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Posted by: HOw the hell do I handle this? Urgent!!! | 2009/11/03

Feedback: In utter shock

Hello CS and all the people who gave advice. I wanted to give some feedback, maybe it will help someone.

1.) We went to our paediatrician, she did a vaginal exam, took a swab and sent her to do both a hepatitis and an HIV test.
2.) As a minor was involved, social services was called
3.) We had to open a case at the police station. ( I have to add that we were treated with respect and sensitivity. We did not have to speak to a male at all)
4.) Social services and a local NGO that does trauma counseling has already seen her and spoken to us. Social services already knew the family of the boy involved
5.) Due to the fact that two minors are involved FCS (Family and children' s services) are coming to see us at home today
6.) The children' s school will be involved and I am not sure how we will handle the situation there. I am seeing the principal today.

My daughter seems as ok as a 7 year old can be. She doesn' t want to go to school and is highly embarres about the whole thing. She doesn' t want to speak to males about it at all, but she still gives hugs and kisses to her step dad and her brothers.

I do feel sorry for the boy - the boy is 10, he has flunked a year already and will probably flunk this year again. There is also another brother in the home, and a baby sister.

A question came up of where the baby sitter was. The answer is that I was home during the time, the children were watching movies, My son fell asleep and that is when the the boy touched her. The whole thing didn' t last more than 5 minutes. It is easy to judge people, but walk a while in my shoes, before you pelt me with stones. I guarantee you that you wouldn' t have known either.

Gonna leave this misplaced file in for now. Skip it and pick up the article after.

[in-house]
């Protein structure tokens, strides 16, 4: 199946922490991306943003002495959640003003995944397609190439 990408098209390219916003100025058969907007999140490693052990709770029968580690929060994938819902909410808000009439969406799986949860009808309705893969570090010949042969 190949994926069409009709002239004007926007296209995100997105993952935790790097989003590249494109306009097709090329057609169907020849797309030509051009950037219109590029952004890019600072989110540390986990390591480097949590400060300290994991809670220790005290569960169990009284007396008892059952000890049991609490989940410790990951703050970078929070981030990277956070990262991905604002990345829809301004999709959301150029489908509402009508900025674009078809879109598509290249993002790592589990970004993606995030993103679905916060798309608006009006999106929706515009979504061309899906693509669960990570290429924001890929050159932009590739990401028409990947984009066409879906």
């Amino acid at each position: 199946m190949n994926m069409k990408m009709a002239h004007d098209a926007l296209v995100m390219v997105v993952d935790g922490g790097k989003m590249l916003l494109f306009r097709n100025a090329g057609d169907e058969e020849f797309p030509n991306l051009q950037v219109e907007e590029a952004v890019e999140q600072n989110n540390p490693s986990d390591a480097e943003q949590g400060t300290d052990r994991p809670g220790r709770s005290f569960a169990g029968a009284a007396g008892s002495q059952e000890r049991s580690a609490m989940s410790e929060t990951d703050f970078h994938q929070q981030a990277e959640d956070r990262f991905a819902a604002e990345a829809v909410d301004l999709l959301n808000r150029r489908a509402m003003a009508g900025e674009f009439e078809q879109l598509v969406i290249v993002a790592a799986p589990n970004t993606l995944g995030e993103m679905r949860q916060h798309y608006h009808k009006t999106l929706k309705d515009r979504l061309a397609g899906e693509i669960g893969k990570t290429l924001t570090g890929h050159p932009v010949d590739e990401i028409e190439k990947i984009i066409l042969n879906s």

My son was very ill this year, he nearly died. He had rheumatic fever and that triggered pediatric dysthymia. He was on Xoloft for a few months and has just stabilized emotionally and mentally - only been off the xoloft for a month or two. Having a new best friend was the best thing to happen to him, he is heartbroken, and I don' t yet know how we will handle his emotional state.

As for the grown-ups (my husband, myself, her father and stepmom), we have decided that we will not let this episode be the event that shapes our daughter' s life. This is just an experience, and she does not have to live with the knowledge each day. we will all move past this.

10 minutes later - The parents of the boy is now harassing us! The mother called for the umpteenth time. First she said her son would never do something like that, the she called to say that her son said he never did anything, then she called to say that my 7 year old daughter initiated the whole encounter!! Needless to say, we are now getting a restraining order against them. I cannot unplug my phone because I am expecting calls from the police, social services etc.

Thank you all, for your messages of support.

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Our expert says:
Expert ImageCyberShrink

Thanks for the feedback, and I am delighted to hear that the police have been handling the case apparently well so far. One of the most idiotic decisions of recent years was when the specialist child potection units were closed down - I'm pleased to hear you have been lucky enough to encounter sensible and apparently capable people at your local station.
Involving child welfare / social services makes good sense. I'm not surprised to hear that they already knew of the boy's family. Hapopy kids from happy families may explore and experiment a little, but rarely go as far as in this instance.
I don't understand why people would have criticised you - you did as much as any competent paent would have done, and cannot be blamed - these things happen, and if one took more stringent seps to try to make it impossible for such things to ever happen, the protections could damage the child even more than the otherwise small risk.
As for your son, remind him that nothing is his fault, that he was not to know that his new friend might do something nasty, and that he has proved that he can make and enjoy friendships, and will find other and better friends now.